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Eight casinos are primed to open sportsbooks at noon Thursday, the day legal Iowa sports betting starts in the state. Of those, seven are expected to offer mobile wagering.
Brian Ohorilko, administrator for the Iowa Racing and Gaming Commission, told Legal Sports Report the following casinos are preparing to launch sportsbooks on opening day:
“No one as we sit here today has received authorization to go live, but those are the eight operators that I believe will be ready to go,” Ohorilko said.
The four William Hill properties (Prairie, Lakeside, the Isles) and three using Bet.Works as an online partner (Riverside, Rhythm and Grand Falls) are on track to start mobile Iowa sports betting.
Ohorilko indicated that the commission is still reviewing controls. He expects to issue online licenses along with authorization to go live to those that indicated they are ready by the end of Tuesday or Wednesday at the latest.
As soon as Tuesday, people will be able to sign up for mobile Iowa sports betting accounts in person at some casinos.
The commission issued letters Monday authorizing the William Hill and Bet.Works properties that are expected to take mobile bets Thursday to accept sign-ups for advance deposit sports wagering accounts.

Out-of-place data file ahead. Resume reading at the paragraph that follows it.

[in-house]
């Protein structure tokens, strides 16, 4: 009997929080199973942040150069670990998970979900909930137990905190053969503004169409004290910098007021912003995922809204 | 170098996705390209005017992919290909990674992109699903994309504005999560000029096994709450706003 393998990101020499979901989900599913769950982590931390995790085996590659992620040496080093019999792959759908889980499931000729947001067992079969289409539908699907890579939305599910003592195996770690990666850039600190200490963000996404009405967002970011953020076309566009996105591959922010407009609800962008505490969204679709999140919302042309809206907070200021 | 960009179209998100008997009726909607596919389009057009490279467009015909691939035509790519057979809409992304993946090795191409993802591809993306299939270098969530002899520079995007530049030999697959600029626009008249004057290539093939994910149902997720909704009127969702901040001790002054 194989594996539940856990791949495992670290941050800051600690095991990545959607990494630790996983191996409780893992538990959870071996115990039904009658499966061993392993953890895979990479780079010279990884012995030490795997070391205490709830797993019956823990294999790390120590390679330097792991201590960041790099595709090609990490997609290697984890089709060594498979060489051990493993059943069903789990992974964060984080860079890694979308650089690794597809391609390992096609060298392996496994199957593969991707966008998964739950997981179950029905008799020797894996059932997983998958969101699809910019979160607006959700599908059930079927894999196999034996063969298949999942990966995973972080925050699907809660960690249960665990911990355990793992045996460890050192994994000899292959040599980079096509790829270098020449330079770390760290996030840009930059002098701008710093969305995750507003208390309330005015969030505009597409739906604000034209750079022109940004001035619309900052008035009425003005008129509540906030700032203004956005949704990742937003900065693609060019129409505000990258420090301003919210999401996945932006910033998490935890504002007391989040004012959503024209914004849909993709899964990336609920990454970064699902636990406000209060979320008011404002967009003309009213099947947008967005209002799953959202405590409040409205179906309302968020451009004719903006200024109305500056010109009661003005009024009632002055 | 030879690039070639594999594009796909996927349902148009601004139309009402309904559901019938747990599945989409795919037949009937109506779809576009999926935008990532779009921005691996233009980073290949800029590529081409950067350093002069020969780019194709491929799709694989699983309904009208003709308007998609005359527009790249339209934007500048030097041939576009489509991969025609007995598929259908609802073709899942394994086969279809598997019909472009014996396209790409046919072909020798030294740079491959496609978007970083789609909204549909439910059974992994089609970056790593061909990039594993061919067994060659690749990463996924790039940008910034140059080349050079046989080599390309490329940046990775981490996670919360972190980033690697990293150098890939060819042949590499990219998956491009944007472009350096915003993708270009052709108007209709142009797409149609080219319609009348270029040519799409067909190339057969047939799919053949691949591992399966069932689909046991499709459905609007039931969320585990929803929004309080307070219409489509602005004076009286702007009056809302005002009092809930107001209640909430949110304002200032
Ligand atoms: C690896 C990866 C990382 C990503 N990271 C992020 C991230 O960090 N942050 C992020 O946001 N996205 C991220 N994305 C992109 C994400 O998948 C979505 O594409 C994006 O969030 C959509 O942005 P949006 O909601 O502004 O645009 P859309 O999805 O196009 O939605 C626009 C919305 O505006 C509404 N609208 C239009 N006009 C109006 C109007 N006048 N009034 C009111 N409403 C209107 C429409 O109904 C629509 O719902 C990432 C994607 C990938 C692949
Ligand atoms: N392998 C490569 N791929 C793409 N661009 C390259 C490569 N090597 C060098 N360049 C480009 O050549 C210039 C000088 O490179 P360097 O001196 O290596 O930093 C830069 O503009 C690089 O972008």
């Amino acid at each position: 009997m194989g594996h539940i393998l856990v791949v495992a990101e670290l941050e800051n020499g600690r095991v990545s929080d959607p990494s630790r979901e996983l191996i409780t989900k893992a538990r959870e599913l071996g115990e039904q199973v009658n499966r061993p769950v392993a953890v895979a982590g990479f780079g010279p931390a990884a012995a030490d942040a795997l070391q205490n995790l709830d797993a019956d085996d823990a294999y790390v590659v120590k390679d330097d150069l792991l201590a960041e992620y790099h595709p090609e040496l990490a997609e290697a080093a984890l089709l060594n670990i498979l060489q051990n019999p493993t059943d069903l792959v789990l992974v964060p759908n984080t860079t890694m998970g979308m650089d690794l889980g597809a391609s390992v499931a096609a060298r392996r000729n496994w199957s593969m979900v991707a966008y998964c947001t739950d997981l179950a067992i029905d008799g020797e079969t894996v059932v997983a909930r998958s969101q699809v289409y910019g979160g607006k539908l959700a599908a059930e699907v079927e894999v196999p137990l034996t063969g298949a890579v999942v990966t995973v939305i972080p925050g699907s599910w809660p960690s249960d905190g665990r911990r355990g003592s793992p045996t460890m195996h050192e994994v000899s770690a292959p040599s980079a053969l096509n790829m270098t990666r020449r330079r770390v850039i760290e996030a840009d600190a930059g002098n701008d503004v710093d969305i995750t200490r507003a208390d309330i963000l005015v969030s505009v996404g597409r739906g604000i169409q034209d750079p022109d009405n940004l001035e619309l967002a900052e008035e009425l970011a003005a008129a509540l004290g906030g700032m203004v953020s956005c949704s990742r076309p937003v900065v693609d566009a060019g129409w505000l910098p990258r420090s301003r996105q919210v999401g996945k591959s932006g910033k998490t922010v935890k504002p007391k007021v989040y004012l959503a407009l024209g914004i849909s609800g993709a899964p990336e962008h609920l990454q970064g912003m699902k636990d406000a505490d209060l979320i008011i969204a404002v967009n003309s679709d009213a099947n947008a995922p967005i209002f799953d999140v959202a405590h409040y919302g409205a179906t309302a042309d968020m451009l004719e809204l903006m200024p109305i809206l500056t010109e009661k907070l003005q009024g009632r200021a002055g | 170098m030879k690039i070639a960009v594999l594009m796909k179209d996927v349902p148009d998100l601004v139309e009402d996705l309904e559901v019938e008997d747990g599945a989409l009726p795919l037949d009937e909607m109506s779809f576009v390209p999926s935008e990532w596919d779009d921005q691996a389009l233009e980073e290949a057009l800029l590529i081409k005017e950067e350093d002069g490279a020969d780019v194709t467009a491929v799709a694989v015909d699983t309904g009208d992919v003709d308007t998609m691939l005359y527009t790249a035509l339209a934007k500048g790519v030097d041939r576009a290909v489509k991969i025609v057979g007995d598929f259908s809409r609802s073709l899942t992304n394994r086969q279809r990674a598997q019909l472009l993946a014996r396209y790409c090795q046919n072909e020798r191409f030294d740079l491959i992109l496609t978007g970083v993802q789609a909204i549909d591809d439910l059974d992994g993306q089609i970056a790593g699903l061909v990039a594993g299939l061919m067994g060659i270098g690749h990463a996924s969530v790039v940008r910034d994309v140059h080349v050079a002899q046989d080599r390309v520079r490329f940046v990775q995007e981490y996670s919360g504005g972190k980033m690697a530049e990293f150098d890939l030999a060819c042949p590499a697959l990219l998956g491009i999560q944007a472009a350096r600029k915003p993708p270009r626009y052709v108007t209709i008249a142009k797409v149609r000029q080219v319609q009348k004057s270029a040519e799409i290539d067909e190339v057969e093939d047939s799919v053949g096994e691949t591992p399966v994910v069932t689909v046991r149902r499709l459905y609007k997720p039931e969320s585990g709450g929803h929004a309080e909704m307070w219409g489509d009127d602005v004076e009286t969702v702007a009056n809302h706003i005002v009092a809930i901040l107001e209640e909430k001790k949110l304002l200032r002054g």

It also did so for PointsBet/Catfish and Ameristar for later.
William Hill issued a press release confirming plans to commence Iowa sports betting at its four properties Thursday.
Hall of Fame baseball player Andre Dawson will place the ceremonial first bet at the Isle Casino Waterloo sportsbook.
Joseph Reynolds, a World War II veteran who resides in Clarke County, will make the first wager at Lakeside Casino.
Ohorilko expects the rest of the 18 casinos who applied for Iowa sports betting licenses to be operational on the retail side by NFL season, which begins Sept. 5.
Most are targeting launches the weeks of Aug. 19 or 26, before the first full week of college football games. Mobile launches will be much more spread out.
“Some applications for advance deposit sports wagering are still a ways out,” Ohorilko said. “They may not happen as quickly as they had anticipated.”